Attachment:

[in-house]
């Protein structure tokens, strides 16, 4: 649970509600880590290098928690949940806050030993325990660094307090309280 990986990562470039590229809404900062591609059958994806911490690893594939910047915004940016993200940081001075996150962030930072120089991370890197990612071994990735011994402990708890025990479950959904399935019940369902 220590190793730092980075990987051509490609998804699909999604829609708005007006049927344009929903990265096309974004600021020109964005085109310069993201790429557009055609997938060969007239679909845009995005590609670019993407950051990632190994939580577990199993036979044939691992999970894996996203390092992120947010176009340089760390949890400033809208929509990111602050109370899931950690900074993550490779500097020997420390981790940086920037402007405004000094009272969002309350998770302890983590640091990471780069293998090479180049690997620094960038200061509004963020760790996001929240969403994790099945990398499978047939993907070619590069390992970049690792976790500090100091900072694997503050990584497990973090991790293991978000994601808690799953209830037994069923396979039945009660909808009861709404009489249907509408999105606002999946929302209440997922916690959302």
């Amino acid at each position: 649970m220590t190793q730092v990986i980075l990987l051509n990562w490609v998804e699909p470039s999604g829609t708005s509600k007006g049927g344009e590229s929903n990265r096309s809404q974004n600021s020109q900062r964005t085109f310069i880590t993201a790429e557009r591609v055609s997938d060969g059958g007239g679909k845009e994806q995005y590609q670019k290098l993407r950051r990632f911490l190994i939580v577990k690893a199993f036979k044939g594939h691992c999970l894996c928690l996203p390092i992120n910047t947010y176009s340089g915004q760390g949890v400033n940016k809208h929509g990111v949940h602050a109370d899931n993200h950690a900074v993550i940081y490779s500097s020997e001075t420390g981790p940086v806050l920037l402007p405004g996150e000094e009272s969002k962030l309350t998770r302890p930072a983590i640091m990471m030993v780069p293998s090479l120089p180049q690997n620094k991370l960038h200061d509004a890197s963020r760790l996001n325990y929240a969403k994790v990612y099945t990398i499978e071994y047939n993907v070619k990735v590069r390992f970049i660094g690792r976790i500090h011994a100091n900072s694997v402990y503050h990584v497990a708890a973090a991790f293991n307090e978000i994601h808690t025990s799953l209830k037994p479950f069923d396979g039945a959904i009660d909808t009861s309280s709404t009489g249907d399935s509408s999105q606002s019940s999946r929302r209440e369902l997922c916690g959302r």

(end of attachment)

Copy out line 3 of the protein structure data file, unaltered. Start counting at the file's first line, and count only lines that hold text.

């Amino acid at each position: 649970m220590t190793q730092v990986i980075l990987l051509n990562w490609v998804e699909p470039s999604g829609t708005s509600k007006g049927g344009e590229s929903n990265r096309s809404q974004n600021s020109q900062r964005t085109f310069i880590t993201a790429e557009r591609v055609s997938d060969g059958g007239g679909k845009e994806q995005y590609q670019k290098l993407r950051r990632f911490l190994i939580v577990k690893a199993f036979k044939g594939h691992c999970l894996c928690l996203p390092i992120n910047t947010y176009s340089g915004q760390g949890v400033n940016k809208h929509g990111v949940h602050a109370d899931n993200h950690a900074v993550i940081y490779s500097s020997e001075t420390g981790p940086v806050l920037l402007p405004g996150e000094e009272s969002k962030l309350t998770r302890p930072a983590i640091m990471m030993v780069p293998s090479l120089p180049q690997n620094k991370l960038h200061d509004a890197s963020r760790l996001n325990y929240a969403k994790v990612y099945t990398i499978e071994y047939n993907v070619k990735v590069r390992f970049i660094g690792r976790i500090h011994a100091n900072s694997v402990y503050h990584v497990a708890a973090a991790f293991n307090e978000i994601h808690t025990s799953l209830k037994p479950f069923d396979g039945a959904i009660d909808t009861s309280s709404t009489g249907d399935s509408s999105q606002s019940s999946r929302r209440e369902l997922c916690g959302r």